JK: He could be all of those things, but for me he is a deeply unsettled spirit in pain. I’m giving him more history this time because the actor in me needs to do that. I am in period costume. I have long hair at the beginning. I am not a martinet when it comes to exact period detail, but it jump starts from 1840. He is the character that’s in the songs which show he is bereft over a thwarted love.
I am making him as essential and iconographic and universal as I can without being sentimental. The music is so beautiful, so lush and so romantic and so surprisingly modern to me at times. My job is to juxtapose with enough grit, enough edge and enough menace and surprising choices so that’s it’s not just residing in the realm of charm.
Q: What do you make of the poet’s love and despair?
JK: I respond to it, I recognize it. It’s a bit excessive but it’s also, why the hell not stay there? He needs to stay there. At one point he attempts to kill himself, but instead he cuts his hair off.
I had a brush with something not dissimilar to that years and years ago. Also, when I made piece in 1990, I had been losing collaborators left and right to the AIDS epidemic, beginning with a mentor in 1982. That time was the belly of the beast. The protease inhibitor drugs that were the one breakthrough didn’t come about until 1995. My life and my tribe were utterly decimated by that reality.
Being an intuitive actor, I used the confusion and rage around that sense of loss and infused it into this poet’s loss and sadness. Surprisingly enough, I recently had a short fling that got very intense. I didn’t get dumped but the brakes were put on it. My way of dealing with it was by drinking a lot of beer one night. Of course, all my demons emerged and I surprised myself with the sounds that came out of my mouth when I was crying, almost yelling. The whole time I was doing it, I thought, great I can use this in the piece! So there’s the artist at work. Why not, right?
Q: How are you preparing to inhabit the character of the poet and perform it now, 25 years later?
JK: The vocals is the most crucial thing for me to be both prepared for and to be able to inhabit. Everything else comes from my need to produce sound. The staging is finding those necessities in my body. The most important thing for me to do is to be utterly present in the performance. That’s not hard because performing is still completely terrifying. Singing is terrifying because it’s so utterly exposed, especially in close quarters like this. It’s going to be no problem for me to be focused and to have my terror and desperation be the poet’s terror and desperation.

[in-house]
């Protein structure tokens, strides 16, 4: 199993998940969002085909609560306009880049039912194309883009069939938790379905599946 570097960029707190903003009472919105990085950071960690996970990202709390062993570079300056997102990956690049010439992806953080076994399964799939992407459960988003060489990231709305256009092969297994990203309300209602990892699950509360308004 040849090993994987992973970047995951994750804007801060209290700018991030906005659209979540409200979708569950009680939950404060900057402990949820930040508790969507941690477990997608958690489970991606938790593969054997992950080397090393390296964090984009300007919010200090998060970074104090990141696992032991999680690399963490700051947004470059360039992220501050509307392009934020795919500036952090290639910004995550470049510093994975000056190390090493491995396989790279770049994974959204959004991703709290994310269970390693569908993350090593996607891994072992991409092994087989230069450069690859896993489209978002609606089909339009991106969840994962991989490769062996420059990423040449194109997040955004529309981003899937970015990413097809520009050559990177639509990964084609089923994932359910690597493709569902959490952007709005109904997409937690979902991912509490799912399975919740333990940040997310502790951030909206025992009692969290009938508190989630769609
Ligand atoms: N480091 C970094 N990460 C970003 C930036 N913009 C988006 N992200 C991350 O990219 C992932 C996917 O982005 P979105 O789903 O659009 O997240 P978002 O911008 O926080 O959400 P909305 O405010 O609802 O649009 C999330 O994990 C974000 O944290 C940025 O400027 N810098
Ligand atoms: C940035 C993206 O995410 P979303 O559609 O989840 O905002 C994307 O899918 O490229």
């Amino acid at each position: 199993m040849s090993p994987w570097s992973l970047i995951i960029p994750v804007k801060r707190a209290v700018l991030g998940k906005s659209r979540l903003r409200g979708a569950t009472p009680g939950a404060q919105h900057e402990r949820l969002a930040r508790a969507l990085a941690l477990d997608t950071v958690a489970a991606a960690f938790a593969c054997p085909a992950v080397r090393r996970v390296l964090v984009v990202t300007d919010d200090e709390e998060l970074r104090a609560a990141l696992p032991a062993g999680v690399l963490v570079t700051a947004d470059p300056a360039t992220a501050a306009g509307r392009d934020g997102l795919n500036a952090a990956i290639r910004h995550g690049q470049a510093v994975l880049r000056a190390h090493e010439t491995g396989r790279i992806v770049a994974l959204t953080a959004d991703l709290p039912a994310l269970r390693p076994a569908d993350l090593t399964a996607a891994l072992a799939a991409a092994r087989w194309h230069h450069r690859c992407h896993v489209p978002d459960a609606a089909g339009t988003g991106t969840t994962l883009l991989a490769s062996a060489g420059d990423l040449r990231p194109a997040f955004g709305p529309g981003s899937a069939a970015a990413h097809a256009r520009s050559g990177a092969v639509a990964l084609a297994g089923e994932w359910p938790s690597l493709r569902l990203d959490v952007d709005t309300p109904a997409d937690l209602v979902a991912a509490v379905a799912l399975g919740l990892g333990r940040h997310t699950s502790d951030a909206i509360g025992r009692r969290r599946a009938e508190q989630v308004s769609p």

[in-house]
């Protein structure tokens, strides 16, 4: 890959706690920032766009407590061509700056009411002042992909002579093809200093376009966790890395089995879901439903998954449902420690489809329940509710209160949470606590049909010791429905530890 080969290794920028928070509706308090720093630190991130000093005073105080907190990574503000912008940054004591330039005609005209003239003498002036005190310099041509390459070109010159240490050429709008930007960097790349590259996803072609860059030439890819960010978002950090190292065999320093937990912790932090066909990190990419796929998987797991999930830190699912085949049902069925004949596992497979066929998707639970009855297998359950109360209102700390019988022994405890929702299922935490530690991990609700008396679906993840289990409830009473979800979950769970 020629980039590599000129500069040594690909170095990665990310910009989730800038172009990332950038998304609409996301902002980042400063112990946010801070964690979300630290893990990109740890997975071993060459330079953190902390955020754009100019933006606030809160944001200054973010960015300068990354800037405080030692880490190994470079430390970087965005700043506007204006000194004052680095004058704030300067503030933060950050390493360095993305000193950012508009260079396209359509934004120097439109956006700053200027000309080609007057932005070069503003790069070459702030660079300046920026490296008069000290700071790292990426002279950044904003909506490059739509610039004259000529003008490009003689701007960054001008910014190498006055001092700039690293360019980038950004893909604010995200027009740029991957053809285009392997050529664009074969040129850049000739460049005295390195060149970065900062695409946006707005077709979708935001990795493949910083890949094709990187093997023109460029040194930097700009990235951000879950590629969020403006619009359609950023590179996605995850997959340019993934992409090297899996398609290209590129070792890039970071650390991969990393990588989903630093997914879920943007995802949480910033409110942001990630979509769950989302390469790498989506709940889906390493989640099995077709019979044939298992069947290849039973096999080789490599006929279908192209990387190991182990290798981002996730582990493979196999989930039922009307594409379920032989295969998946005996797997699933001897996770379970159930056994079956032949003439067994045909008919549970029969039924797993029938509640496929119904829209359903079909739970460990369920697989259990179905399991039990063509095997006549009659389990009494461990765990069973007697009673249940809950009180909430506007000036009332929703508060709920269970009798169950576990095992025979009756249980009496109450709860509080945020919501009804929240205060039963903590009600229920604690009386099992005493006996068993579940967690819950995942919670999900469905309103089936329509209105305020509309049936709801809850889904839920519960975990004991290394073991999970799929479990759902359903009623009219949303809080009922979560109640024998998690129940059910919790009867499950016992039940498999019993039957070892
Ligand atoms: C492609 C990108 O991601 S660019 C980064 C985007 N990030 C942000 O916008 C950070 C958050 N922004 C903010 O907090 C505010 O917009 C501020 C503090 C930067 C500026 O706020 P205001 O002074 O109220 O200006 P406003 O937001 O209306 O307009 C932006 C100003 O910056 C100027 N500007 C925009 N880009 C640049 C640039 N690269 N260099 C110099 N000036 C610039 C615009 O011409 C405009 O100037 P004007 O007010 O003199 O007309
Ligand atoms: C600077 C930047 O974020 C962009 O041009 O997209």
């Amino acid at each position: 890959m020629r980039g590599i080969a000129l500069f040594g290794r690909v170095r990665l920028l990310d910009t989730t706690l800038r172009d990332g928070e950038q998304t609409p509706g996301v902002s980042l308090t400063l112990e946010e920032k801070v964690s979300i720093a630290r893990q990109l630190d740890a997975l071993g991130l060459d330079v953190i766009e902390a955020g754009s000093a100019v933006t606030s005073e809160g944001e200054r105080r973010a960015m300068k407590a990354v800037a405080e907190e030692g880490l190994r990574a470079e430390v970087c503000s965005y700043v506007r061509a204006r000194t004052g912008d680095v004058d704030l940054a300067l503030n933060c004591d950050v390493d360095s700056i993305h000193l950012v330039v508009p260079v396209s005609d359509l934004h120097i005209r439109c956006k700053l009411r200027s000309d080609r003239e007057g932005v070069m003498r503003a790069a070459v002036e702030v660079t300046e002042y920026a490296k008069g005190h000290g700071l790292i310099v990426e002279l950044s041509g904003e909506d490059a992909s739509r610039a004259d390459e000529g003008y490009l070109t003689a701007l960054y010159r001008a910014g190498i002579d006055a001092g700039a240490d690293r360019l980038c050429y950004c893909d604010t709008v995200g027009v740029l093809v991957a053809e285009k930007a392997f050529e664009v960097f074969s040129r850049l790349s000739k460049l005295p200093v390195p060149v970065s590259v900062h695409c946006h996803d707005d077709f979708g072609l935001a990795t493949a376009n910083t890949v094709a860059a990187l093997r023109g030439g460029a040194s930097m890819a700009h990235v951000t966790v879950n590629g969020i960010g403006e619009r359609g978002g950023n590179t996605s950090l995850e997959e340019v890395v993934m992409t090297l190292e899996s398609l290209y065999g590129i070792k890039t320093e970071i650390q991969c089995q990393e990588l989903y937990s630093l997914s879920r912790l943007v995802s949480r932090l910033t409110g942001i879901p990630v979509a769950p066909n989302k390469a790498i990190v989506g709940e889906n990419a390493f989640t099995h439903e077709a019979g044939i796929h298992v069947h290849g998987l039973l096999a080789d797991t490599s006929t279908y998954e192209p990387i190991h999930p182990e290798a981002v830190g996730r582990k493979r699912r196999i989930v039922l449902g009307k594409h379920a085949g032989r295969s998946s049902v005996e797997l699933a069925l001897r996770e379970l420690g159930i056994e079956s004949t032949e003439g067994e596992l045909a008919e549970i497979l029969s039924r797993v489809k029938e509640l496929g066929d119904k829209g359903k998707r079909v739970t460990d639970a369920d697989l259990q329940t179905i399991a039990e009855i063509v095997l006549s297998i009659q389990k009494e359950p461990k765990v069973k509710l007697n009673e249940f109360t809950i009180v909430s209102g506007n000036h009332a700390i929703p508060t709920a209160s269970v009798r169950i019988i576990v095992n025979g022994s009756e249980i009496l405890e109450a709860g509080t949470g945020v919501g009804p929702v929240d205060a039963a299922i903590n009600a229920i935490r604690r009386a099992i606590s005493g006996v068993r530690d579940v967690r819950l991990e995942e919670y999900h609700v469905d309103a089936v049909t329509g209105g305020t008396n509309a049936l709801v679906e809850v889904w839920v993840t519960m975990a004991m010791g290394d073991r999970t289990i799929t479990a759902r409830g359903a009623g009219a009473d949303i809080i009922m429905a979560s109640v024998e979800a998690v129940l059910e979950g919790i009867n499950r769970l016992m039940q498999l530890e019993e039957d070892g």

Q: In an LA Times interview you did together with Joni Mitchell in 2010, she said of her singing, and of your performance Paved Paradise: The Art of Joni Mitchell, “You have to go to the brink of sadness but never fall into melodrama, then send in the clowns for a moment.” Does a similar guideline hold for Love of a Poet?
JK: She’s so completely brilliant with words. I completely agree with that.
You want to clobber people, but you have to seduce them. In order to seduce them, you have to at some level let them think they know what they’re getting or let them feel comfortable enough to go there. Then the minute they think they know what they’re getting, you clobber them and say no, that’s not what you’re getting, you’re getting something else, you’re getting this truth. Generally the audience reaction to it is laughter because they’re surprised, not because it’s funny, but because it winds up registering as a truth. That’s really what humor is — it’s a recognition of truth that we share.
Joni’s quote is perfectly applicable to this piece. Especially with the material – 1840, Romantic song cycle. It’s my constant dance with myself and the audience to let us go there and to not let it be melodramatic or “sentimental.” Sentiment yes, but not sentimental — if there’s a difference!
Straddling irony and pathos — I like being in that place.
Photo: John Kelly in Love of a Poet (2015), by Billy Erb. Interview conducted by Christina Knight and edited for length.